This week we're starting a new feature to run every other week during the summer that highlights the "game changing" moves made by the Eagles this offseason. While all of the SBNation football writers are doing this, I would bet that none had an easier time selecting the topic for the first post than I did.
For the first time in a decade the Eagles will head into a season with someone other than Donovan McNabb as the starting QB. After the jump we'll look at McNabb's career and more specifically his relationship with fans and legacy in the city.We've talked a lot about what McNabb was as a player and what that loss will mean. But lately, I've been thinking about Donovan McNabb the man. First, it's obvious that he is a very high character guy and has never even come close to running afoul of the law. He's a smart, well spoken guy raised in a good two parent home. He's a father himself and active in numerous charities. A good guy by all measures.
Despite all that, does anyone feel like they ever knew the real Donovan McNabb? His boring, cliched press conferences were highlighted only by the occasional bad joke. He rarely ever seemed to honestly speak his mind, which is unfortunately considered a virtue in sports today. Players are coached from the time they enter college to never say anything and give the same cliched responses. McNabb followed those teachings to a T. His introductory press conference in Washington was an absolute clinic in not saying anything and masking your true emotions.
Maybe that was why he never achieved the kind of adulation in Philadelphia that a guy like Brian Dawkins did. While Dawkins seemed so emotional and honest, McNabb always came off as a emotionless and guarded. He was in many ways a mirror of his head coach Andy Reid, who despite being a better coach than Buddy Ryan in almost every way will never be as loved in Philly as the outgoing and honest Buddy.
Is this a flaw of McNabb's or is it a flaw of ours? Because when a guy starts to speak his mind too much, he gets labeled a troublemaker or a prima donna. When he never speaks his mind he becomes... Donovan McNabb.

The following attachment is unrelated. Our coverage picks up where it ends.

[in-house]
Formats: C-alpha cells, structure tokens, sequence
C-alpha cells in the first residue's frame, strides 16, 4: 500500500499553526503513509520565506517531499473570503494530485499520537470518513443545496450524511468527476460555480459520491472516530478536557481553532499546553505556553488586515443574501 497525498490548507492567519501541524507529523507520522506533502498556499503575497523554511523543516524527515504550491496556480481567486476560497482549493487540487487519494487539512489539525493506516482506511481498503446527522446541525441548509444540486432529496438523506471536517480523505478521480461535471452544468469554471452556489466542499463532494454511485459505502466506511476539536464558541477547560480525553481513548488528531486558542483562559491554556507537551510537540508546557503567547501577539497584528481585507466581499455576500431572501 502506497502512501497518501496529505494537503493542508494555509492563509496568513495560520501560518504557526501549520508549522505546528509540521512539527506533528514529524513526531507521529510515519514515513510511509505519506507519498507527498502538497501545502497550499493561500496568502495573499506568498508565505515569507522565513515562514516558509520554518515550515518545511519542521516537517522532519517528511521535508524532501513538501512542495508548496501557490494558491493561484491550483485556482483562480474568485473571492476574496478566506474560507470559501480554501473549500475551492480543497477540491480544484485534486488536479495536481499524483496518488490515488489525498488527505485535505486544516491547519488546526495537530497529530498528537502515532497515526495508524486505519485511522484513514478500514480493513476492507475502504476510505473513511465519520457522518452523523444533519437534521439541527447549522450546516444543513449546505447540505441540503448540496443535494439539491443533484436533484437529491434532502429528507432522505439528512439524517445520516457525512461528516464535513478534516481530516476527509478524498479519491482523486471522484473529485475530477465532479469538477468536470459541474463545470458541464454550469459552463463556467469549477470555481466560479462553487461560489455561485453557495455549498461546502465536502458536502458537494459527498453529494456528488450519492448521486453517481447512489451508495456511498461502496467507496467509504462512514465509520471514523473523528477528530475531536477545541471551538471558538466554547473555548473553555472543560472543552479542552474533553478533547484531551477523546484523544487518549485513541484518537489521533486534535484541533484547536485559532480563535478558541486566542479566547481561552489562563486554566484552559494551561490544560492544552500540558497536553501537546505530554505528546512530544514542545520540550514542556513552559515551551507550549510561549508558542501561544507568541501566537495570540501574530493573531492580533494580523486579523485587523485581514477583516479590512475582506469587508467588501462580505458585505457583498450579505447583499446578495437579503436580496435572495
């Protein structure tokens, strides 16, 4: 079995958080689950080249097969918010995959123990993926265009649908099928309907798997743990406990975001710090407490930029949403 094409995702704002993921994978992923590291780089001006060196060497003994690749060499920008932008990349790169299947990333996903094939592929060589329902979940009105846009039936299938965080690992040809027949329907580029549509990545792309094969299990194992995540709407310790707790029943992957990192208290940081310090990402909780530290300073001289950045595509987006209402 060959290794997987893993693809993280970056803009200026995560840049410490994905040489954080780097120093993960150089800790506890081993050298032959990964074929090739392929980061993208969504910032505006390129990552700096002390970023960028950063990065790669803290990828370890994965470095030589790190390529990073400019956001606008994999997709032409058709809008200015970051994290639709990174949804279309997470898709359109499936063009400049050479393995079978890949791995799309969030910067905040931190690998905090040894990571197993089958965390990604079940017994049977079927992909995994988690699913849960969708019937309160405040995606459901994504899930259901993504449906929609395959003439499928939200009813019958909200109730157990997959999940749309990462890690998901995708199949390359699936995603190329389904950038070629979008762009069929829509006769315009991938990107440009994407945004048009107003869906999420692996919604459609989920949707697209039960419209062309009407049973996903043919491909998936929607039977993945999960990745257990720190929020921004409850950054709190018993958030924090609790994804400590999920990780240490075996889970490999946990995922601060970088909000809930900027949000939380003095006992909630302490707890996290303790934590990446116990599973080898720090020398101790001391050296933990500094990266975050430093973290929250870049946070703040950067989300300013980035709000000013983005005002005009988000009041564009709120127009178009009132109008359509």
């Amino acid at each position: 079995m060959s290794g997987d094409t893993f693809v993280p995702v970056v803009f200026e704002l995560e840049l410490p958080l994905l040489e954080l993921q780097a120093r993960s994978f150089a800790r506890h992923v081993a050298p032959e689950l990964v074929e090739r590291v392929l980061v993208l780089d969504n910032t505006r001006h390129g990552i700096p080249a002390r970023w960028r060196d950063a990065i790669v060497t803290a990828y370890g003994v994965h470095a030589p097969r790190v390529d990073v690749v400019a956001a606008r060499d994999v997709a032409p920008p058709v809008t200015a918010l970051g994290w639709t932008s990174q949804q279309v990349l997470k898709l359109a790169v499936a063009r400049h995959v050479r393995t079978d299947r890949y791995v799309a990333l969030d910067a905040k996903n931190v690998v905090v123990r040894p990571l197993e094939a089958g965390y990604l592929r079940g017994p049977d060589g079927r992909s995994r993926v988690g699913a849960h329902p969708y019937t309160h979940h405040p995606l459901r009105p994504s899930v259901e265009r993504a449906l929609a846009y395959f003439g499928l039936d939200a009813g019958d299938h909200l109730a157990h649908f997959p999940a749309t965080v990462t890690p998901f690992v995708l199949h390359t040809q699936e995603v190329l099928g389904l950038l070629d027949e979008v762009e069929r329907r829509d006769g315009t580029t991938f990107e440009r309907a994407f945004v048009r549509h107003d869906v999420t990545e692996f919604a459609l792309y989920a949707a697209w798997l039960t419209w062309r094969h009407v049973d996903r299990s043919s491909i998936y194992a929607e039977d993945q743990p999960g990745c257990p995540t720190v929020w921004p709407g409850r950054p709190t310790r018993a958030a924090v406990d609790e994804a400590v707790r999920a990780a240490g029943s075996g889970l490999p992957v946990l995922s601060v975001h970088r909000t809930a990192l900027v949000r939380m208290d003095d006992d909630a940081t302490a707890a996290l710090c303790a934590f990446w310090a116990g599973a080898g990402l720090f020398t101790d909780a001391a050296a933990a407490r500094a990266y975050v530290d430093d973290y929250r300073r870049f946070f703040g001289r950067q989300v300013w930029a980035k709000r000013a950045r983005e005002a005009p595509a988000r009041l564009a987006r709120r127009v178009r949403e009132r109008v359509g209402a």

Either way, the incident that always made me wonder about McNabb was the one involving Fox sideline reporter Pam Oliver. You may remember that before a 2007 game against Dallas in which the Eagles were trying to end a 3 game losing streak, Oliver reported that she spoke to Donovan McNabb and he expressed some frustration with the Eagles organization.
"Donovan really seems to believe that his days in Philadelphia are numbered. When I spoke with him before the game, I got the impression that Donovan is a little hurt by what he sees as an organization distancing itself from him and an organization that's overly concerned about the negative fan reaction to him. But Donovan told me point blank: My knee is not an issue. The next place I go, I will win, and also that he will keep a smile on his face for as long he's in an Eagles uniform."
When asked about her report after game however, McNabb denied ever expressing such frustrations.
"I am denying I said it. Make sure you get it right. If I'm here, or wherever it might me, I'm going to give all that I have and I did that today. I'm going to continue to do that. You hear things and you get tired of answering questions, but I stand up here like a professional and I do it."
Not many people believed McNabb's denial. Pam Oliver isn't really a reporter in the sense that she seeks out stories. She works on the sidelines, asks simple questions and repeats what the player says. There was no reason to think she would simply invent the story that McNabb was frustrated. She defended her report vehemently and even said that she held back some of his statements.
"My only professional regret is: Why on Earth did I bend over backwards to make it less impactful?," she said. "And then wake up to ... to someone throwing you under bus like that. All I can tell you is I stand by it 100 percent," she later added. "It's on-my-mother's-grave accurate. That's the bottom line."
Here was a rare unguarded moment from McNabb. He had let a little bit of his real emotion slip through to a reporter... but rather than own it and maybe even use the situation to be honest about the way he felt, he denied it and basically trashed a person he had a good relationship with in the process. Like I said earlier, I don't really blame him for being this way. He had been drilled to be this person his whole life.
I think this has a lot to do with why some fans grab onto to somewhat pointless things IMO like the way he would smile after a bad play. Had he ever showed the fans any real emotion otherwise, would they have been focusing on such inconsequential things? It's hard to say, but I do think the fact that fans never felt close to McNabb because they never felt they really knew him has a lot do with how he'll be remembered in this city. It has a lot to do with why he was never beloved like great Eagles stars of the past.
But like I asked before.... Is that a flaw of his or a flaw of ours?